Legislature(1993 - 1994)

02/25/1993 03:00 PM House HES

Audio Topic
* first hearing in first committee of referral
+ teleconferenced
= bill was previously heard/scheduled
  HB 136:  DRUNK DRIVING AND BREATH TEST OFFENSES                              
  Number 030                                                                   
  REP. ELDON MULDER, PRIME SPONSOR OF HB 136, introduced                       
  himself and read his sponsor statement, which is on file in                  
  the committee room.  In summary, the statement said the bill                 
  is aimed at eliminating the backlog of 2,500 offenders                       
  waiting as long as a year before serving their mandatory 72                  
  hours of imprisonment for driving while intoxicated (DWI).                   
  Under the bill, offenders and those who refuse to submit to                  
  a breath test for alcohol must:  serve their 72-hour                         
  sentence in a Community Residential Center (CRC); pay the                    
  costs for such incarceration, if necessary through permanent                 
  fund dividend withholding; while incarcerated, perform 24                    
  hours of community service in a halfway house if available,                  
  or in an alternative facility designated by the Department                   
  of Corrections; and forfeit their vehicle upon third or                      
  subsequent offenses.  The intent of the bill is to curtail                   
  the number of DWIs by stiffening punishment, and to ease                     
  financial burdens on the Department of Corrections, he said.                 
  Number 084                                                                   
  REP. MULDER read through the sectional analysis of HB 136,                   
  noting the important provisions of the bill.                                 
  (Rep. B. Davis arrived at 3:13 p.m.  Rep. Brice arrived at                   
  3:14 p.m.)                                                                   
  Number 118                                                                   
  REP. MULDER asked the committee to consider amendments to                    
  the bill to create a working draft, instead of developing a                  
  committee substitute.  He presented a list of amendments to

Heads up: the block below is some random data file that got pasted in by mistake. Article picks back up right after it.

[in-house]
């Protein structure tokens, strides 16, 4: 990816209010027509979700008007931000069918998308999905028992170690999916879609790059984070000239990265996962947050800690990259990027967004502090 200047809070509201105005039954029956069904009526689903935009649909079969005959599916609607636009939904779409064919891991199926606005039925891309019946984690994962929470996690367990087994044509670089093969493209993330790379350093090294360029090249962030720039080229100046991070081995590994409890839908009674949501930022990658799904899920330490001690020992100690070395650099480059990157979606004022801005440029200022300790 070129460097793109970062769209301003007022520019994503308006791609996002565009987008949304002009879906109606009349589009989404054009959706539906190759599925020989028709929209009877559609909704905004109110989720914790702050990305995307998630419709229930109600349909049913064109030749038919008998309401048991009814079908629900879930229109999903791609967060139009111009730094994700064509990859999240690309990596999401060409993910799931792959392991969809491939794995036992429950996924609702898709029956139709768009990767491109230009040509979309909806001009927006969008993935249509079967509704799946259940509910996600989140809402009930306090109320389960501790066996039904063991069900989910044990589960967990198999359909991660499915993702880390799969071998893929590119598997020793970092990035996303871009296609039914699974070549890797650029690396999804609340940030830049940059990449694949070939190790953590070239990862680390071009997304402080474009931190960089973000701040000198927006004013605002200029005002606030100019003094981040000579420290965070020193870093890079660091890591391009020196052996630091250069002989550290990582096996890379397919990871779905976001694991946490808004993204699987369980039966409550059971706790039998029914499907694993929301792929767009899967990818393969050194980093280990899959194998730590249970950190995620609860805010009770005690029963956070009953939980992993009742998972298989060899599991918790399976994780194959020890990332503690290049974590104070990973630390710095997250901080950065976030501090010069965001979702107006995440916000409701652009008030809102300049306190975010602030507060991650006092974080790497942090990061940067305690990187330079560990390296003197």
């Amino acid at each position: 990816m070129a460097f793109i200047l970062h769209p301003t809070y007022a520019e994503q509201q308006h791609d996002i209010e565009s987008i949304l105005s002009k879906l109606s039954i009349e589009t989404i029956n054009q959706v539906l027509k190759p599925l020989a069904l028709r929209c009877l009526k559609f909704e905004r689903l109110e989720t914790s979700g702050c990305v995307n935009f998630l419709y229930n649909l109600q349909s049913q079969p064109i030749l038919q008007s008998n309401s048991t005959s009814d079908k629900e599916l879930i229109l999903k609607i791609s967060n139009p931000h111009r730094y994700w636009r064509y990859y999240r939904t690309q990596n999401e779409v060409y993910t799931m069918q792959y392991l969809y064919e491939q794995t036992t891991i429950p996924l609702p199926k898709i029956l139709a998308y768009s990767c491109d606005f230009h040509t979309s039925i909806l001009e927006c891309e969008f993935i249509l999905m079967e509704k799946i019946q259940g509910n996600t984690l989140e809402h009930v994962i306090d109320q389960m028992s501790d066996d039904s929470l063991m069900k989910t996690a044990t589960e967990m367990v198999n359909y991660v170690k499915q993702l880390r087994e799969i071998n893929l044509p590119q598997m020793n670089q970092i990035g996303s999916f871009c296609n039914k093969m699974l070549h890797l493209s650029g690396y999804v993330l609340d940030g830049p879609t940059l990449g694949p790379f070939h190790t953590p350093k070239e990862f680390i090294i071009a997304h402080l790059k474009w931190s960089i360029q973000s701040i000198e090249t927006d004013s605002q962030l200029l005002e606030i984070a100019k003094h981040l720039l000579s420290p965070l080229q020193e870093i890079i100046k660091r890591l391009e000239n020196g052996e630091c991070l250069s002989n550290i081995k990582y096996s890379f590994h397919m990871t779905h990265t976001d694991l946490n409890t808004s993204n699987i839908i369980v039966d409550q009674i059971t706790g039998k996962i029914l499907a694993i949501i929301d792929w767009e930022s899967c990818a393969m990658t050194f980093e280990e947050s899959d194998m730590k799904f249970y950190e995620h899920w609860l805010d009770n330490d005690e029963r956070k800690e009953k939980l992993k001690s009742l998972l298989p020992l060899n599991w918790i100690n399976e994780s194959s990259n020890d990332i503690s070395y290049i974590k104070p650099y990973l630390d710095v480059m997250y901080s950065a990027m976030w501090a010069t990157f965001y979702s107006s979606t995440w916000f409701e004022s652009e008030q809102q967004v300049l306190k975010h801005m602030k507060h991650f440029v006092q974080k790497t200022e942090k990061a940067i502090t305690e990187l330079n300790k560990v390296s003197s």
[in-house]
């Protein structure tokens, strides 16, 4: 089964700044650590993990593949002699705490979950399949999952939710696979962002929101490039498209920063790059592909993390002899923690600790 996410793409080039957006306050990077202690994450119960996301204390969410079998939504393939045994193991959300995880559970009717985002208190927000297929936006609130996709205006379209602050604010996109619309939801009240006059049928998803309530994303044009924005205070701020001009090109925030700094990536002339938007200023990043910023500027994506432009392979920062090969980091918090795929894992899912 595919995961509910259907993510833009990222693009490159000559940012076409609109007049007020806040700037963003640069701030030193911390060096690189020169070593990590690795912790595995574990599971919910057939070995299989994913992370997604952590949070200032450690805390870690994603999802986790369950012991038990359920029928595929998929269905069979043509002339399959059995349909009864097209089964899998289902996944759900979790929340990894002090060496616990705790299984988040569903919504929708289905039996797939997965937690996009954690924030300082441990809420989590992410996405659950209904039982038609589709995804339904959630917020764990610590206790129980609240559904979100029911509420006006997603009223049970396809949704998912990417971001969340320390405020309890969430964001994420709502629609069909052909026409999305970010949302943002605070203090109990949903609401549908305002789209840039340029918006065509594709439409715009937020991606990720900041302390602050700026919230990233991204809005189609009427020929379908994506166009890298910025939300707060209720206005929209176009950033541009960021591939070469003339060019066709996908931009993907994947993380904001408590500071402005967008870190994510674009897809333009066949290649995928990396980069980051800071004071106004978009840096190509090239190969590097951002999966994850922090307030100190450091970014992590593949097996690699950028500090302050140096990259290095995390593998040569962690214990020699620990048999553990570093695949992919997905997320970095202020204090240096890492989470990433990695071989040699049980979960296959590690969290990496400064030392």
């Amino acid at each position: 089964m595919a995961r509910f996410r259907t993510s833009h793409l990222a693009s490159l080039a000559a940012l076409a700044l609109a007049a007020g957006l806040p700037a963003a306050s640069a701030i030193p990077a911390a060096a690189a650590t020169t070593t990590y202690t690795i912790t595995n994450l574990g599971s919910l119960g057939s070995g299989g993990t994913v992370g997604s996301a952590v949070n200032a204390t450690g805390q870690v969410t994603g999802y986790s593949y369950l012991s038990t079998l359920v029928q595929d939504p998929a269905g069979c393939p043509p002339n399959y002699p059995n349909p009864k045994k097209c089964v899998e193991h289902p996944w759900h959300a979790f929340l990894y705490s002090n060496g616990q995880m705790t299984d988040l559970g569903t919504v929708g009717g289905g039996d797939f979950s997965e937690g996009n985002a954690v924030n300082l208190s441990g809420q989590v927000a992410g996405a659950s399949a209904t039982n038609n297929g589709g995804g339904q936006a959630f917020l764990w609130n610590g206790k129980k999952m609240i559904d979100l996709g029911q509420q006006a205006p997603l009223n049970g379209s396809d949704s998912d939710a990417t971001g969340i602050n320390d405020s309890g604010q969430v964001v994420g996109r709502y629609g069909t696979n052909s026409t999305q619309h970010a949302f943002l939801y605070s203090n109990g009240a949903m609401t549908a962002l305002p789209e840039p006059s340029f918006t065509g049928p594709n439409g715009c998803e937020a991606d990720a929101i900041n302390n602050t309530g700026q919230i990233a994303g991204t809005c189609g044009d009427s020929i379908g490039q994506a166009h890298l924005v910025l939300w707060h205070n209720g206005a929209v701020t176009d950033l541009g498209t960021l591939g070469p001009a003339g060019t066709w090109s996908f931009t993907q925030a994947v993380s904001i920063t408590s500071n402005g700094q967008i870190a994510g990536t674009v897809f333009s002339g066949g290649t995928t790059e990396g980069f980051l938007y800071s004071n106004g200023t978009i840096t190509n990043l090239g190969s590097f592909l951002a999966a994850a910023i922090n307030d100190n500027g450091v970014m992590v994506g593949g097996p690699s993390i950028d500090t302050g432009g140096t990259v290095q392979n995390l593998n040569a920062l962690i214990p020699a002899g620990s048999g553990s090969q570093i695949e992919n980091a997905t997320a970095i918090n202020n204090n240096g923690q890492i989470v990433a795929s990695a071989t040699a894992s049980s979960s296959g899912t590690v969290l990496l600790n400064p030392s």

HB 136, and described them, numbered as described.                           
  Number 181                                                                   
  REP. G. DAVIS moved passage of the first amendment, changing                 
  the definition of half-way house to CRC.  Hearing no                         
  objection, Chair Bunde announced the AMENDMENT PASSED.                       
  REP. B. DAVIS moved passage of the second amendment,                         
  specifying that "appropriate facilities" under the bill are                  
  to be determined by the Department of Corrections.  Hearing                  
  no objection, Chair Bunde announced the AMENDMENT PASSED.                    
  REP. NICHOLIA moved passage of the third amendment, put                      
  forth as a cost-savings measure at the suggestion of the                     
  Department of Corrections, to extend the requirement for                     
  half-way house incarceration to second offenders, as well as                 
  to first offenders.  Hearing no objection, Chair Bunde                       
  announced the AMENDMENT PASSED.                                              
  REP. BRICE moved passage of the fourth amendment, to include                 
  provisions for limited driver's licenses, put forth at the                   
  suggestion at the Division of Motor Vehicles.  Hearing no                    
  objection, Chair Bunde announced the AMENDMENT PASSED.                       
  REP. G. DAVIS moved passage of the fifth amendment,                          
  eliminating Section 3 of the bill, relating to forfeiture of                 
  vehicles.  Hearing no objection, Chair Bunde announced the                   
  AMENDMENT PASSED.                                                            
  (Rep. Olberg arrived at 3:17 p.m.)                                           
  Number 191                                                                   
  CHAIR BUNDE asked for comment and questions about the first                  
  two amendments, and hearing none, turned to the third                        
  REP. NICHOLIA asked whether a person arrested for DWI in an